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Congratulations! You're committing the Fundamental Attribution Error[0]!

Corporate meetings are traditionally structured to accommodate those who talk too much in meetings, but they could be structured differently. Deliberate facilitation, for example "taking stack"[1]," can help the puzzle pieces of panel of diverse personalities find their place in contributing maximally to the tasks at hand. Heck, sometimes it's as easy as setting expectations or as simple (albeit not necessarily easy) as establishing an environment of psychological safety[2] in which coworkers feel comfortable pushing back on antisocial behavior, eg asking "can you not interrupt me?"

0. https://en.wikipedia.org/wiki/Fundamental_attribution_error

1. https://techresources.shoestringcollective.com/collaborate/t...

2. https://en.wikipedia.org/wiki/Psychological_safety

Did you mean to reply to me? I am not committing the Fundamental Attribution Error.

I tend to agree with the parent. I am a rather shy person who did not naturally talk much during meetings and I had to train to be able to elaborate on simple questions for hiring interviews, because that is what is expected in the interview process. The goal of a hiring interview is to find out as much as possible about you, not to get yes/no answers to pointed questions, and making your interviewers come up with more and more questions to make you keep going is sure to leave a bad impression and cost you the job.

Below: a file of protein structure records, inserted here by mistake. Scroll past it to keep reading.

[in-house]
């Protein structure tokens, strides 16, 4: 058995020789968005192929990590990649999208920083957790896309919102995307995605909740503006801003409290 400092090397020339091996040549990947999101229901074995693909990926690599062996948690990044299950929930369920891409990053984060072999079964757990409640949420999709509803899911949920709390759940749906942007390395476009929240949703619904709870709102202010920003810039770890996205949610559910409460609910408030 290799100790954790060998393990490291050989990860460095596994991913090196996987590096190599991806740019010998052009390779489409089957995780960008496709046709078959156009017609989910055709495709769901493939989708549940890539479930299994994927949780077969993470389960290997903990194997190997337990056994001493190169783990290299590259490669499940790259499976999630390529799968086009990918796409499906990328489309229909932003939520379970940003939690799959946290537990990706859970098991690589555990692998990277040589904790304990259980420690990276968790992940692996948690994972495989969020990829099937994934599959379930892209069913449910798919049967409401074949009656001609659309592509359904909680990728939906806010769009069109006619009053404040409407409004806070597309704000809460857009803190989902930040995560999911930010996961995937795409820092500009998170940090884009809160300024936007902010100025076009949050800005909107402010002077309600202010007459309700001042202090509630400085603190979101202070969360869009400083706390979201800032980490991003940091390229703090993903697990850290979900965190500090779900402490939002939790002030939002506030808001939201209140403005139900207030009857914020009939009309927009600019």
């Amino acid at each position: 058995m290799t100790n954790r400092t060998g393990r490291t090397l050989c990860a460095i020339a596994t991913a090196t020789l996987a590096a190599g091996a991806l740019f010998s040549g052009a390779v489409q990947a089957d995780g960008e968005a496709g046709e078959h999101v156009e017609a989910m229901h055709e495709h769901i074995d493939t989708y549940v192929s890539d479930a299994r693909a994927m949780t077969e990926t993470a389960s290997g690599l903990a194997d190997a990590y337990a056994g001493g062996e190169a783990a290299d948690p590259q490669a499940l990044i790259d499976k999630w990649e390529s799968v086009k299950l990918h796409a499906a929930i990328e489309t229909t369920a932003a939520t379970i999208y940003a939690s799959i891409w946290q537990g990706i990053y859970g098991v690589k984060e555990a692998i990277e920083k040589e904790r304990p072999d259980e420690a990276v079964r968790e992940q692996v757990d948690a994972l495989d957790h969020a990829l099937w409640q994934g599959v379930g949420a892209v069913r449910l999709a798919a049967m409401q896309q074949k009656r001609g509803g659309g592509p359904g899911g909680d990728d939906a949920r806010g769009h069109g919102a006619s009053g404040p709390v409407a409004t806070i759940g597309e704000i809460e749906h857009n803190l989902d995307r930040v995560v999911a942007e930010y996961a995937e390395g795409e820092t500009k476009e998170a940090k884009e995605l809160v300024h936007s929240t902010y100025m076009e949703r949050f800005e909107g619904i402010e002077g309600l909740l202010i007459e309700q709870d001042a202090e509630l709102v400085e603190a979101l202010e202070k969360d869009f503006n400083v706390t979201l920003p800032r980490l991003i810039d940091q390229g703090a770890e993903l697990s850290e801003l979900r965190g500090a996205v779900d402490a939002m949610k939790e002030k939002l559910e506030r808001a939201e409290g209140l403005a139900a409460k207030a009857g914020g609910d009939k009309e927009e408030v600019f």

People who talk at length during hiring interviews are not necessarily "people who talk at length in meetings", they are doing that because that's what hiring interviews are about. You are misattributing cause.

You sure are! Presuming that this behavior can be "weeded out" because it's a fundamental attribute of the candidate, rather than a behavioral response to the working environment is a perfect example of the error.

Interesting. I had no idea there was a name for this behavior. Thanks for the link.

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